All of this requires attention to detail and commercial nous to ensure that everything flows smoothly at every point of the supply chain. A Supply Chain Analyst must regularly think outside the box to resolve unexpected problems and keep the supply chain on track. 

Supply Chain Analysts typically work in a fast-paced, ever-evolving environment that is challenging. It is rewarding for those who thrive in this type of work environment. They perform jobs that can have a substantially positive affect on organisations, which makes the work meaningful. 

Ability to Analyse Data 

Learning to analyse data is a very important skill to have before becoming an analyst. In every analyst position, the analyst must look at and make sense of large amounts of data. It may be different types of data depending on the job, but Supply Chain Analysts must analyse the data collected and then let that drive the decision making.  

Ability to Present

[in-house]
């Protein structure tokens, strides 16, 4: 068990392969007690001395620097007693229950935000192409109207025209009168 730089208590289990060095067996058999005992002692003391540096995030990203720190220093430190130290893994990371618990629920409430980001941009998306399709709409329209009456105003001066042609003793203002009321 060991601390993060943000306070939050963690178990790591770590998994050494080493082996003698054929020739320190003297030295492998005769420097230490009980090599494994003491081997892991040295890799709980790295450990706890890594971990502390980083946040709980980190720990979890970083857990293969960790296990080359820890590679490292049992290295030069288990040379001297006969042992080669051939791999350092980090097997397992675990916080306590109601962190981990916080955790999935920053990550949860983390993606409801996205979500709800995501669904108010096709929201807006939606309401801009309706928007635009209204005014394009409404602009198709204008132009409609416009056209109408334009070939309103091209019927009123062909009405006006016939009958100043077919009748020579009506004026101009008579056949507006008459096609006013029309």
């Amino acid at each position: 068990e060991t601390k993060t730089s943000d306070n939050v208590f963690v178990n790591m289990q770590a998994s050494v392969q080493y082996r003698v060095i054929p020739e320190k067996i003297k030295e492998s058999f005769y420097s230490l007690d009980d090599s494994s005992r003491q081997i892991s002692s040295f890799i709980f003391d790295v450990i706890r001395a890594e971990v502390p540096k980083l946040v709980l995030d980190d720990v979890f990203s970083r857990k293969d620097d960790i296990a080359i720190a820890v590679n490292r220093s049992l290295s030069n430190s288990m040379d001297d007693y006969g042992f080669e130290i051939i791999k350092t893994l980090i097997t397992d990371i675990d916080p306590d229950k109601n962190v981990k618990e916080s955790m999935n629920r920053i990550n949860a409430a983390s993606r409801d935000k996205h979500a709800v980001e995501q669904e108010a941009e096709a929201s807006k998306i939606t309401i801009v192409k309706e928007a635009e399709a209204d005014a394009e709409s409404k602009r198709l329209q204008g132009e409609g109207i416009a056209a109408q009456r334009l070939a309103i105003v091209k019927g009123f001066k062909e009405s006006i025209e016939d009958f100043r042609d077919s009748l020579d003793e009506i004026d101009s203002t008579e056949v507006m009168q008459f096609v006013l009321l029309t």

We are seeing an increase in demand for analysts that are able to present findings from insights in ways that stakeholders can easily gain quick intel. This doesn’t mean presenting in person to an audience but having capability on the likes of Power BI and building dashboards with visibility.  

Problem Solving Skills 

A Supply Chain Analyst career requires strong critical thinking and problem-solving skills, as well as the ability to draw conclusions based on multiple sources of information and to quickly adapt to shifting needs. 


Because supply chain coordinates with many other teams besides the one they work on, they must have good communication skills. They also sometimes interact with people outside supply chain organisation in this role. 

Strong Knowledge of Tools/Software